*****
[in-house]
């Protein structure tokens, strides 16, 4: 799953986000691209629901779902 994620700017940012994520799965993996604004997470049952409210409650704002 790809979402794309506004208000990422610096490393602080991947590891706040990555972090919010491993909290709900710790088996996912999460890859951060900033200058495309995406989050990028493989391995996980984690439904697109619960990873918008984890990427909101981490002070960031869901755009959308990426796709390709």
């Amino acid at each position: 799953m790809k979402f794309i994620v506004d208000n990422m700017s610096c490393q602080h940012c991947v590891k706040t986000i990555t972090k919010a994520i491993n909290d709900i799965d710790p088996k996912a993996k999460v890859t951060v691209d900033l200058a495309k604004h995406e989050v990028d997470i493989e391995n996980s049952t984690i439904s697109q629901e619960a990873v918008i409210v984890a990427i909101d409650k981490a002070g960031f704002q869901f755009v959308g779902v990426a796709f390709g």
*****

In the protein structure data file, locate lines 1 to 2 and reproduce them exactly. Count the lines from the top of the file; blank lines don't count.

[in-house]
């Protein structure tokens, strides 16, 4: 799953986000691209629901779902 994620700017940012994520799965993996604004997470049952409210409650704002 790809979402794309506004208000990422610096490393602080991947590891706040990555972090919010491993909290709900710790088996996912999460890859951060900033200058495309995406989050990028493989391995996980984690439904697109619960990873918008984890990427909101981490002070960031869901755009959308990426796709390709």